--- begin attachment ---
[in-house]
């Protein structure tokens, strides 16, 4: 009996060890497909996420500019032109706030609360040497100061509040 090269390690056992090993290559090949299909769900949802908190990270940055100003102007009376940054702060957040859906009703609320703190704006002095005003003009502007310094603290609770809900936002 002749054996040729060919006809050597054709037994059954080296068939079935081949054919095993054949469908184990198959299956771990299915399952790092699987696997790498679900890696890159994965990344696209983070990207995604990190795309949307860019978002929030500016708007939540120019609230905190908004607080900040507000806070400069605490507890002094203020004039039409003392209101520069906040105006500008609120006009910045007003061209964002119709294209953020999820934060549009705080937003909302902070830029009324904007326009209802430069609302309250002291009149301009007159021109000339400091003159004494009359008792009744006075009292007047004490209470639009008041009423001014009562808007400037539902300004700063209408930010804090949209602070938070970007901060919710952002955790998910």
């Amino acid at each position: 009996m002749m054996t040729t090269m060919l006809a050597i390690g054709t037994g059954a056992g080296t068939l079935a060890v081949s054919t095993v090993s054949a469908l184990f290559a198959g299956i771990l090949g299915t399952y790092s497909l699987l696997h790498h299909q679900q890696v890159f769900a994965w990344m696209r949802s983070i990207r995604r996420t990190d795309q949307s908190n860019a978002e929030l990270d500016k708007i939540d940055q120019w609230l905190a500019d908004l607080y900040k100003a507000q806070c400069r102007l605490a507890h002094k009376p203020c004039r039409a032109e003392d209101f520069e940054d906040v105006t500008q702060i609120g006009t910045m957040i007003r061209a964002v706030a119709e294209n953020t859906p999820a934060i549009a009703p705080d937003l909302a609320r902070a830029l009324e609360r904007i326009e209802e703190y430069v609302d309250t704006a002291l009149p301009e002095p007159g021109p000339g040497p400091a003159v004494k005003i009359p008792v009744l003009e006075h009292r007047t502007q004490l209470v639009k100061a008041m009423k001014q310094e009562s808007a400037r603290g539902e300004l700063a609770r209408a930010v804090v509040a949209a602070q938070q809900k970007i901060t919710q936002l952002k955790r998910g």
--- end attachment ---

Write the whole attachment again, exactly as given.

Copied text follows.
[in-house]
């Protein structure tokens, strides 16, 4: 009996060890497909996420500019032109706030609360040497100061509040 090269390690056992090993290559090949299909769900949802908190990270940055100003102007009376940054702060957040859906009703609320703190704006002095005003003009502007310094603290609770809900936002 002749054996040729060919006809050597054709037994059954080296068939079935081949054919095993054949469908184990198959299956771990299915399952790092699987696997790498679900890696890159994965990344696209983070990207995604990190795309949307860019978002929030500016708007939540120019609230905190908004607080900040507000806070400069605490507890002094203020004039039409003392209101520069906040105006500008609120006009910045007003061209964002119709294209953020999820934060549009705080937003909302902070830029009324904007326009209802430069609302309250002291009149301009007159021109000339400091003159004494009359008792009744006075009292007047004490209470639009008041009423001014009562808007400037539902300004700063209408930010804090949209602070938070970007901060919710952002955790998910």
């Amino acid at each position: 009996m002749m054996t040729t090269m060919l006809a050597i390690g054709t037994g059954a056992g080296t068939l079935a060890v081949s054919t095993v090993s054949a469908l184990f290559a198959g299956i771990l090949g299915t399952y790092s497909l699987l696997h790498h299909q679900q890696v890159f769900a994965w990344m696209r949802s983070i990207r995604r996420t990190d795309q949307s908190n860019a978002e929030l990270d500016k708007i939540d940055q120019w609230l905190a500019d908004l607080y900040k100003a507000q806070c400069r102007l605490a507890h002094k009376p203020c004039r039409a032109e003392d209101f520069e940054d906040v105006t500008q702060i609120g006009t910045m957040i007003r061209a964002v706030a119709e294209n953020t859906p999820a934060i549009a009703p705080d937003l909302a609320r902070a830029l009324e609360r904007i326009e209802e703190y430069v609302d309250t704006a002291l009149p301009e002095p007159g021109p000339g040497p400091a003159v004494k005003i009359p008792v009744l003009e006075h009292r007047t502007q004490l209470v639009k100061a008041m009423k001014q310094e009562s808007a400037r603290g539902e300004l700063a609770r209408a930010v804090v509040a949209a602070q938070q809900k970007i901060t919710q936002l952002k955790r998910g």